Discipleship and Hope

Humility and Entitlement – Jesus’ Invitation to Dinner
September 1, 2019
An Awkward Story
September 27, 2019

I was recently watching my grandson’s weekly swimming lesson.  While at the pool, I saw a young father play and encourage his small son as the lesson progressed. Each week the trip to the pool is eagerly anticipated, except for the more challenging part of the lesson where the little one is invited to swim into a deeper part of the pool.

I watched the young father stand with his back to the deeper water and as the small boy splashed and kicked as he swam, his father was aware of his small son’s nervousness about the deeper water.  He always starts to panic when he sees the water changing colour. Yet his father continued to reassure, saying: ‘don’t be afraid, I am still with you, I’m still here, this is no different to the shallow water where you already swim well, trust me’.

I thought of this experience as I read Jesus’ invitation to us to think about the cost of discipleship in this reading from Luke 14:25-35.

A huge crowd was following Jesus on his journey to Jerusalem by this time. Many who would have been interested in the ‘way’ Jesus was describing; many who would have felt left out of the current social and economic structures and systems as they were in Roman occupied Judea.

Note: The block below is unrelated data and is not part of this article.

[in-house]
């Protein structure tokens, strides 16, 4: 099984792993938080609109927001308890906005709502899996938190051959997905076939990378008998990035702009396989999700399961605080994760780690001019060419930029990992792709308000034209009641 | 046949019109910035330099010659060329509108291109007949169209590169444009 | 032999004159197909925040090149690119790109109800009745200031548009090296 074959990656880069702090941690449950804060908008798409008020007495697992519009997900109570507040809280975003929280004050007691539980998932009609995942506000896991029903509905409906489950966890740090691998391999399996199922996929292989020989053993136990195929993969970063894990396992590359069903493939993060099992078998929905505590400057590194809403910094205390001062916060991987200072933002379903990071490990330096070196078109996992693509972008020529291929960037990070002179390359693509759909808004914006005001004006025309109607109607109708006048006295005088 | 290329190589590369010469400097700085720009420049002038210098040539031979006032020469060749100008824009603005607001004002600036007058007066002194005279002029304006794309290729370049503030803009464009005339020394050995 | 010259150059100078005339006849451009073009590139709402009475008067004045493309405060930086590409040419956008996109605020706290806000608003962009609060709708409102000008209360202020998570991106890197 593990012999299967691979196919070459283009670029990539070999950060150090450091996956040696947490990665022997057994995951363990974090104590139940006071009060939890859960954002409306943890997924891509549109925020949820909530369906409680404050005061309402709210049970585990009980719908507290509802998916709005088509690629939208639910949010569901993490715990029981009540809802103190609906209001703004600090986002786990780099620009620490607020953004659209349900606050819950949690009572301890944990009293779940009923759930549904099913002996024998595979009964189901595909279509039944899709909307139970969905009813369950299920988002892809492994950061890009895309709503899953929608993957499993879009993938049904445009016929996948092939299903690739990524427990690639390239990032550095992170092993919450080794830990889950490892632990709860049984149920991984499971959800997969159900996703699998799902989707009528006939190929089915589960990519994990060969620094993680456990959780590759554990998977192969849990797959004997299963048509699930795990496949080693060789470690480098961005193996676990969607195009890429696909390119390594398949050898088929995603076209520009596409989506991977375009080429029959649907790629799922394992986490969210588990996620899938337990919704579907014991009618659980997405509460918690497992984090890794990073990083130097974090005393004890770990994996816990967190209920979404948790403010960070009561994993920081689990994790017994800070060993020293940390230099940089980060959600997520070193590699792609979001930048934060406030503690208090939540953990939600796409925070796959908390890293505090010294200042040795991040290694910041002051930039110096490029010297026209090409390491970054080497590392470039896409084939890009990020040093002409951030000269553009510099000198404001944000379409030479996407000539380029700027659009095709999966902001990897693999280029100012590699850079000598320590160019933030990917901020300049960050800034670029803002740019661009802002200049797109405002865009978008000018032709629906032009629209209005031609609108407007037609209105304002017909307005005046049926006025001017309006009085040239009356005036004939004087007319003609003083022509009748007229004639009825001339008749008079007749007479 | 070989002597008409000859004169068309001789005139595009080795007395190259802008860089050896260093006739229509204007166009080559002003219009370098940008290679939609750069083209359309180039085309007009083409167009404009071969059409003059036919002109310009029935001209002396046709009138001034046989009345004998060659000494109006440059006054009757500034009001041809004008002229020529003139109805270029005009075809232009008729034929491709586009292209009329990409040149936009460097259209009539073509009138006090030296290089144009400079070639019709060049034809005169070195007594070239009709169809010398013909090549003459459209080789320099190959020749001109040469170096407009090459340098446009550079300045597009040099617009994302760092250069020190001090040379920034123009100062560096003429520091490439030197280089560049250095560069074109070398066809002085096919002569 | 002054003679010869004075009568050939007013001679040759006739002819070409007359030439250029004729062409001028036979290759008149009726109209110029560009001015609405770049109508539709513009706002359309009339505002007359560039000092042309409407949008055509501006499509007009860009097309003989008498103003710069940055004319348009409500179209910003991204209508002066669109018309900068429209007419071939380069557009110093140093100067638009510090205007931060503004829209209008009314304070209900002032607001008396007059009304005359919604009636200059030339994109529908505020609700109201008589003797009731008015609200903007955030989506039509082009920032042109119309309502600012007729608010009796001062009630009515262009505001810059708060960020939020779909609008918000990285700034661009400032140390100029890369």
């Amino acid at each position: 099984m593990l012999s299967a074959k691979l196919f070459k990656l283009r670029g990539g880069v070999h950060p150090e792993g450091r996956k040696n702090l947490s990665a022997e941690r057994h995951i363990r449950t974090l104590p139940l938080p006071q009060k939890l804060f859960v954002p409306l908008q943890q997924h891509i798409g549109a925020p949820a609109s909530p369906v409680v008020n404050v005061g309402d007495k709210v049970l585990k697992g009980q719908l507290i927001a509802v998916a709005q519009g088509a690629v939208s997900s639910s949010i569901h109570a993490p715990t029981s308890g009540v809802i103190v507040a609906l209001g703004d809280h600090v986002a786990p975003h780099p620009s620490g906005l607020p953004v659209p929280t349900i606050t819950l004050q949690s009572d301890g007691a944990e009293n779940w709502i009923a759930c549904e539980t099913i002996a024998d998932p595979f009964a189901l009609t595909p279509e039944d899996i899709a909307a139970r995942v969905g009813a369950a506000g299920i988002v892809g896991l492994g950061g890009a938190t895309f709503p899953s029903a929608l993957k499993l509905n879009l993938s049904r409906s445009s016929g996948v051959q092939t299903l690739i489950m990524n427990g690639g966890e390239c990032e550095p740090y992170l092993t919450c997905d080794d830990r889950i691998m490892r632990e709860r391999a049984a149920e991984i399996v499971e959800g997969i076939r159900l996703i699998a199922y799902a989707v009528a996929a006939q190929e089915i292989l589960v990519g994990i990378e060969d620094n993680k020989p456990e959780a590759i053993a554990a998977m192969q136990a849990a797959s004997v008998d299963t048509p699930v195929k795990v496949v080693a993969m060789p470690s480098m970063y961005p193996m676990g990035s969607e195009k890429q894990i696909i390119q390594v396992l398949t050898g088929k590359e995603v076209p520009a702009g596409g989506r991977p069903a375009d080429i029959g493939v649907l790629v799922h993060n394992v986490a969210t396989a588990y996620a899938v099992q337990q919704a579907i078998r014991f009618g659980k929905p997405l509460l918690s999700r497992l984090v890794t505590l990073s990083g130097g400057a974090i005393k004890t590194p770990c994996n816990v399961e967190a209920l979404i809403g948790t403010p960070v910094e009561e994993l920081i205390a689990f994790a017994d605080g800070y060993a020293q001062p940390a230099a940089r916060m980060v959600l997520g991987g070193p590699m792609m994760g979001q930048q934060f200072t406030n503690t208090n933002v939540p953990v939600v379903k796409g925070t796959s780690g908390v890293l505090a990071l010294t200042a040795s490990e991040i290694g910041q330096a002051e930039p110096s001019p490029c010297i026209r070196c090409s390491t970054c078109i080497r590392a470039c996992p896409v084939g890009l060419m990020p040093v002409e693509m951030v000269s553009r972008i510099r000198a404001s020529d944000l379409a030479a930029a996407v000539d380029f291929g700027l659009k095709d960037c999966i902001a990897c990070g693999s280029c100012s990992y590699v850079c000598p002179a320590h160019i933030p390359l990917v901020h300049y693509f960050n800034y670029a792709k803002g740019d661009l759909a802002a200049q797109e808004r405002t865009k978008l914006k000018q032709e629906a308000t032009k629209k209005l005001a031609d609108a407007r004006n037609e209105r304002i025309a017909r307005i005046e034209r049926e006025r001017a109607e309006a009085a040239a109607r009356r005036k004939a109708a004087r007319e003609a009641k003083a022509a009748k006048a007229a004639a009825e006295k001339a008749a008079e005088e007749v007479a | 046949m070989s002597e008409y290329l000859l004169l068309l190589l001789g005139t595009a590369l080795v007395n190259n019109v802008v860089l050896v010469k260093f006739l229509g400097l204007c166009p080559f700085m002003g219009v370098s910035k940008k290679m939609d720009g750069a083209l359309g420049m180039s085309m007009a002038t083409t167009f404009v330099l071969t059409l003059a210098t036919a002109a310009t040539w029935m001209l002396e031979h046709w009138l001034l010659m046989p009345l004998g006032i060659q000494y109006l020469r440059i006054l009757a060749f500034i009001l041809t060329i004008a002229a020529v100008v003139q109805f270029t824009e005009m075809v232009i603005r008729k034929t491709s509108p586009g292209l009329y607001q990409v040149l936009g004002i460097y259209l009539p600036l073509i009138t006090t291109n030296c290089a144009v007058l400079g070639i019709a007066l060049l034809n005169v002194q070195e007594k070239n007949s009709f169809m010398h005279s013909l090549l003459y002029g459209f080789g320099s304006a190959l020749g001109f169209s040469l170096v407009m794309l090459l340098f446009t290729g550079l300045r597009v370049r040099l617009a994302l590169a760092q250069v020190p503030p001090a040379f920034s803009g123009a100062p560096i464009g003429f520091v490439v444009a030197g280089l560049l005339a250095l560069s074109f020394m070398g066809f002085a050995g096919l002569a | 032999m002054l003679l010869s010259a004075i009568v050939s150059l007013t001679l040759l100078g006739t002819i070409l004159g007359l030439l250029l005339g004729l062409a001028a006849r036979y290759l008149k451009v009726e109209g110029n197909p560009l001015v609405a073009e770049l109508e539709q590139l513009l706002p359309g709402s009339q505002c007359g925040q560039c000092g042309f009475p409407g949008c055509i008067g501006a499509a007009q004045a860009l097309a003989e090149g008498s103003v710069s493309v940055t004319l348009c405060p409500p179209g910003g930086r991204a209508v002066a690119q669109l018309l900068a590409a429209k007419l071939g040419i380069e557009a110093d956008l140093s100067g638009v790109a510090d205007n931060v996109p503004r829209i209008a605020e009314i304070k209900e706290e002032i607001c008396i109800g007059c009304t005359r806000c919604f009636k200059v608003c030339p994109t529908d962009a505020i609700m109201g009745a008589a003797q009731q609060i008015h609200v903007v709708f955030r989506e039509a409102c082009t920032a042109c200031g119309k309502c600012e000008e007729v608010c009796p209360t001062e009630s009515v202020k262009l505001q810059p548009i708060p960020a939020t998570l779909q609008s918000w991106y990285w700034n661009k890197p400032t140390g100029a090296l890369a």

Jesus is telling us as clearly as possible; we must be clear about what it takes to become a disciple.

In this invitation, I also think about what I would probably not have done, if I had known the whole story or the risks before I started; perhaps the griefs and joys of children; or emigrating and leaving family behind; or of the decision to leave the world to work in the church. And I’m sure you have similar decision points in your lives, some made carefully and some without counting the cost.

Jesus gives us four clear indicators using very strong words, as he tries to cut through our complacency to make us pay attention.  These are highlighted not only by Luke but also in Matthew and Mark’s Gospels as well.

Firstly, I must ‘hate’ our closest family members, indeed, my life.  You cannot put your family or your plans for your life ahead of God. Jesus says: ‘My mother and my brothers are those who hear the word of God and do it’, (Luke 8:21).  It is not those who are biological family.

Secondly, I must carry my own ‘cross’.  Jesus tells us, ‘if any want to become my followers, let them deny themselves and take up their cross daily.’ (Luke 9:23).

Thirdly, I must ‘give up’ all my possessions (Luke 14:33)

Fourthly, I must be like good ‘salt’ (14:35) which gives flavour and life, but also stings and purifies.